So, we got that done, slowly walked back to my Lay-Z-Boy and sat back down. That’s when I felt the Timmy’s offering to let me “Try it Again”. As it turns out, waiting 15-30 minutes for the medication to kick in was probably the better option.

I’ll fast forward the next two hours or so; but I will say that the worst (and somehow the best) feeling of this entire process has been seeing my parents looking down on me, tears streaming down their face, and knowing that they would switch places with me in an instant if they could. I couldn’t imagine going through this alone, and I am so lucky that I don’t have to.

I’ve said it before, and I’m sure I’ll say it again. I genuinely believe that It’s harder to watch someone fight cancer than it is to do it yourself.

Eventually the drugs started to kick in, my wife left work early to come join in the standing and crying, and I made it home feeling like I’d just been hit by a train.

The next day the heavy artillery arrived from London Ontario, Amanda’s Mom Lillian. She was like one of those old school Wall Street investors talking on 15 phones at once, except the phones were frying pans, and profits were meals in our freezer.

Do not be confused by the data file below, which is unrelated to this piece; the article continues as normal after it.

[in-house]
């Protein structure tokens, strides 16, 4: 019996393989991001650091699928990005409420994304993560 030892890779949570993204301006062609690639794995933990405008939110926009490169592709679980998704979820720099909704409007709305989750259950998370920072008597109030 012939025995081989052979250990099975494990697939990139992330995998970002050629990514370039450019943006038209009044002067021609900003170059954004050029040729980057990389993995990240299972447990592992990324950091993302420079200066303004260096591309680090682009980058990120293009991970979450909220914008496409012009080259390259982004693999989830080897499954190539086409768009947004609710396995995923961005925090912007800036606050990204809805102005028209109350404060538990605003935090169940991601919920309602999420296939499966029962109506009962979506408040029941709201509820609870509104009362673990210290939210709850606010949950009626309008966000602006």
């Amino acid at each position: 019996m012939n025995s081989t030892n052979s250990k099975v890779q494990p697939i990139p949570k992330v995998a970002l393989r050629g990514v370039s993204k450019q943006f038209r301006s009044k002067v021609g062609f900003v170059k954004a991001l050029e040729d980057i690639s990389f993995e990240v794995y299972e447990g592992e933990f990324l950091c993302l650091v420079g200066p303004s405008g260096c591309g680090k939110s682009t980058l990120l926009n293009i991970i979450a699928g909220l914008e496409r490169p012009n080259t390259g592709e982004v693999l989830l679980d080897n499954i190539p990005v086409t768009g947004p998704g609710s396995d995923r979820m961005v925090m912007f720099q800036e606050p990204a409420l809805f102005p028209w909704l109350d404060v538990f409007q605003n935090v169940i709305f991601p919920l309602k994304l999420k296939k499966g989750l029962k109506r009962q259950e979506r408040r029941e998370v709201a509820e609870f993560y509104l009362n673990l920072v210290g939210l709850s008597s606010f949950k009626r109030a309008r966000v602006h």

Then the rest of Amanda’s family arrived for 5 of my “good days”, we had a lot of fun, tonnes of laughs, and a welcome distraction from what’s up next.

Now that the nurses know that my body may go into shock if we go through the same routine as last time, they are going to be giving me a steroid along with my medications. This will ensure that what I went through last treatment won’t happen again.

Now it’s fair to say that I’ve had my last surprise… right?

So it goes.